IN MY August Pastoral Letter, I said that I should continue to reflect on current issues in the September letter. Normally one looks for a different, and unrelated topic, but these are not normal times. We have seen the dissolution of the 2005–2010 General Synod and with it the dispersion of its ‘Catholic Group in General Synod’, one of the informal groupings in the Synod. New elections will take place shortly and the 2010–2015 General Synod will be inaugurated by the Queen in November. As happens every five years, there will be an inaugural meeting of the new ‘Catholic Group’ and people will be counting up how many are in the Group, bishops, clergy and laity, and what kind of line they will be taking. That much is predictable and the pattern for it long-established. The officers of the ‘Catholic Group’ will already be in place (provided they have managed themselves to be elected to the Synod) and the Chairman will already have a sense of the direction in which he will want to lead the Group.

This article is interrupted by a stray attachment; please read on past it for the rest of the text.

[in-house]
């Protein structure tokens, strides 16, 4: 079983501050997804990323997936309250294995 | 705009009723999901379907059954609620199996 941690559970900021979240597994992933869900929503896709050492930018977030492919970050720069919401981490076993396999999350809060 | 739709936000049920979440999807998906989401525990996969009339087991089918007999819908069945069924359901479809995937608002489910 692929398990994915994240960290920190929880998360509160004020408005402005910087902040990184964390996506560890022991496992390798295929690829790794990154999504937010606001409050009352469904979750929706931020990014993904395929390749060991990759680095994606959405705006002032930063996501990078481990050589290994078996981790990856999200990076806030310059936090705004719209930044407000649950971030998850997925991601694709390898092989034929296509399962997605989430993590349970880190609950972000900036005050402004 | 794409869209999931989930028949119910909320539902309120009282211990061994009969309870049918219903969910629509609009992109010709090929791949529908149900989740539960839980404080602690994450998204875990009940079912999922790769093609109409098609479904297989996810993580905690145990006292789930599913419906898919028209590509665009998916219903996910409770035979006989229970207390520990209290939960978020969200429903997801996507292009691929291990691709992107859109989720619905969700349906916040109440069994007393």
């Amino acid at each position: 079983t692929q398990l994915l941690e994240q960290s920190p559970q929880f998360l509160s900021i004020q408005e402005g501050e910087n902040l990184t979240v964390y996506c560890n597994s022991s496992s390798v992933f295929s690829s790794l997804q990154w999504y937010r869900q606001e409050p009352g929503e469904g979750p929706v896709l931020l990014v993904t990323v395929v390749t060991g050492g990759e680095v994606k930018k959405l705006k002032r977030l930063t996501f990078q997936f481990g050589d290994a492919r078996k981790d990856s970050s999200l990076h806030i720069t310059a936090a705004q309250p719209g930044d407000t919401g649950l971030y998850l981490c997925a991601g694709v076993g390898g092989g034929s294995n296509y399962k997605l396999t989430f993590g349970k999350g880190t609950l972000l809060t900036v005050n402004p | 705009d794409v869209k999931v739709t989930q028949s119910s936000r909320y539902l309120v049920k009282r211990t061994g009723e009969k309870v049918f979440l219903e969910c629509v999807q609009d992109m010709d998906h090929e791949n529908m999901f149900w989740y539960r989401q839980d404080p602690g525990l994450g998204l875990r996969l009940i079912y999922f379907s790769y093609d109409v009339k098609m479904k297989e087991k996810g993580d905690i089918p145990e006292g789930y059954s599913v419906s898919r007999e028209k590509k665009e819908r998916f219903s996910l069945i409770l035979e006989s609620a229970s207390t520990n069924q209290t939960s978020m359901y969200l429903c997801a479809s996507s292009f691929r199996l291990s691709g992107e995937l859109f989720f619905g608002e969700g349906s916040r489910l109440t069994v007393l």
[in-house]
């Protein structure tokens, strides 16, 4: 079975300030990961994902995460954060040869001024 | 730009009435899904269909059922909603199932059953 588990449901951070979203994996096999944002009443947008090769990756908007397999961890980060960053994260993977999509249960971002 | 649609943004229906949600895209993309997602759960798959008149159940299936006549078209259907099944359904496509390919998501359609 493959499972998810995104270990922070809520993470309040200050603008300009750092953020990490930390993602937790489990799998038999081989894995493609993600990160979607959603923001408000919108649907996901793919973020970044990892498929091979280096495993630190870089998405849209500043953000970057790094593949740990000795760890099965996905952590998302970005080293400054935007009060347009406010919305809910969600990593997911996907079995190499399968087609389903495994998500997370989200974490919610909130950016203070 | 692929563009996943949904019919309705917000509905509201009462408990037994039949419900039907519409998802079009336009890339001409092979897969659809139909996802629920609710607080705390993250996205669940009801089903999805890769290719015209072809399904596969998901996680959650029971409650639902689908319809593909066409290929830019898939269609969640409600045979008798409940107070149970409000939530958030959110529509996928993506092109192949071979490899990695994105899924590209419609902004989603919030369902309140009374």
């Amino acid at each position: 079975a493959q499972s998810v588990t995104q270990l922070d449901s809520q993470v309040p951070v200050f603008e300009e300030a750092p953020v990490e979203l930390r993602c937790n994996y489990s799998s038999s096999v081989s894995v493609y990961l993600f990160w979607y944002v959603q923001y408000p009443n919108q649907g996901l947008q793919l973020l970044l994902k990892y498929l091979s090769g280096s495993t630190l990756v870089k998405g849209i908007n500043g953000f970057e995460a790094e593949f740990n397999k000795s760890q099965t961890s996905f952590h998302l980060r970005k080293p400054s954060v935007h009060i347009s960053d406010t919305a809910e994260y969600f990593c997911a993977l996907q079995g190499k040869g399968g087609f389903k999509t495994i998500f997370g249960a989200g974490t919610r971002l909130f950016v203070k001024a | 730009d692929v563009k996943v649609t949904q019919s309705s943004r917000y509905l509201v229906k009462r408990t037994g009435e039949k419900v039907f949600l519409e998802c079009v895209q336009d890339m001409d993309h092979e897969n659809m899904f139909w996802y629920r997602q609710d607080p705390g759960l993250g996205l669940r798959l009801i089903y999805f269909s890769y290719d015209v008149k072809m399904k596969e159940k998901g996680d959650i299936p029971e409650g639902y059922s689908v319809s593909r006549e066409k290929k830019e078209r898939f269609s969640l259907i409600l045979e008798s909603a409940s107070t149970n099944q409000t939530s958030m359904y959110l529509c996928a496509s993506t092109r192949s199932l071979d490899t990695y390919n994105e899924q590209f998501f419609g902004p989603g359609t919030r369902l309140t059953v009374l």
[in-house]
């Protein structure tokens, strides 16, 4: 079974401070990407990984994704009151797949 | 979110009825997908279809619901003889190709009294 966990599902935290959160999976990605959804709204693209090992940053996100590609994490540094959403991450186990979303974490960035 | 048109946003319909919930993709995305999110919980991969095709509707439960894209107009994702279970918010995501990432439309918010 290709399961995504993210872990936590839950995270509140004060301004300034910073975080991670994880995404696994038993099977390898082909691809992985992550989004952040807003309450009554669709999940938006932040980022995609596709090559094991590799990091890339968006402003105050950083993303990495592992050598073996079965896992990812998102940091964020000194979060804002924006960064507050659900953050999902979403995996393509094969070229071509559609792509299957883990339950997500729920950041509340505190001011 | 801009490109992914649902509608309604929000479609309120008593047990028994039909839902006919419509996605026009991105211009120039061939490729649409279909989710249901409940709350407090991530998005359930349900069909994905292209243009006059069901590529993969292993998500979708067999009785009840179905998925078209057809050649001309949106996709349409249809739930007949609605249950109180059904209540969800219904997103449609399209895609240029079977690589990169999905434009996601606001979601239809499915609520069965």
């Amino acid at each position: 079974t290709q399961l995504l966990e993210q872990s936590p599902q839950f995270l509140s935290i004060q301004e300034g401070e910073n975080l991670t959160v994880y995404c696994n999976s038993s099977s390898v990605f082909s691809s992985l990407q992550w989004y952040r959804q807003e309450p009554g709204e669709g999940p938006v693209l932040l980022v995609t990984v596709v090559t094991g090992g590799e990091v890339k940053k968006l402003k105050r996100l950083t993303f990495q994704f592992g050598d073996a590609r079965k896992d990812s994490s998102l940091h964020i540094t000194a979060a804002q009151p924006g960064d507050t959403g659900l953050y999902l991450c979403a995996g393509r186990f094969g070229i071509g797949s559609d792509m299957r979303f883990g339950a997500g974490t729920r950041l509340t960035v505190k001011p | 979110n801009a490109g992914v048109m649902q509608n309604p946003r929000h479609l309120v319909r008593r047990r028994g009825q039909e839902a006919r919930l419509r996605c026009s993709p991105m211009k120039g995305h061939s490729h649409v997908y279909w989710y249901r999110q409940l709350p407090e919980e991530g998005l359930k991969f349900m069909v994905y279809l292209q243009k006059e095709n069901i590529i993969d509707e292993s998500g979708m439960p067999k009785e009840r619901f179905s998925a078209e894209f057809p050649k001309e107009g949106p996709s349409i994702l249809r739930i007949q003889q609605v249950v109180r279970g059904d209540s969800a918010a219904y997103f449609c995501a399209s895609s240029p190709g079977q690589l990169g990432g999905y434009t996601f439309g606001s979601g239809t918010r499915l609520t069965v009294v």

Until the July 2010 vote, the second catastrophic vote for Anglo-catholics in three years, there was a division of opinion. One section wanted, on principle, to vote down the women bishops’ legislation completely, on the grounds that Catholic Faith and Order does not traditionally admit women to holy orders and the Church of England has no more competence to change the tradition than it has to change the bible, the creeds, or the sacraments. This section still sees its duty to witness to the Catholic Faith, as the Church of England has received it, and not to give up until the ‘final approval’ vote is lost in 2012 (if, indeed, it is lost). The ‘final approval’ vote on women bishops will need a two-thirds majority in each of the three houses of Synod and it is possible, of course, that it will not clear this hurdle in all three houses. (One projection is that it might fail in the house of laity).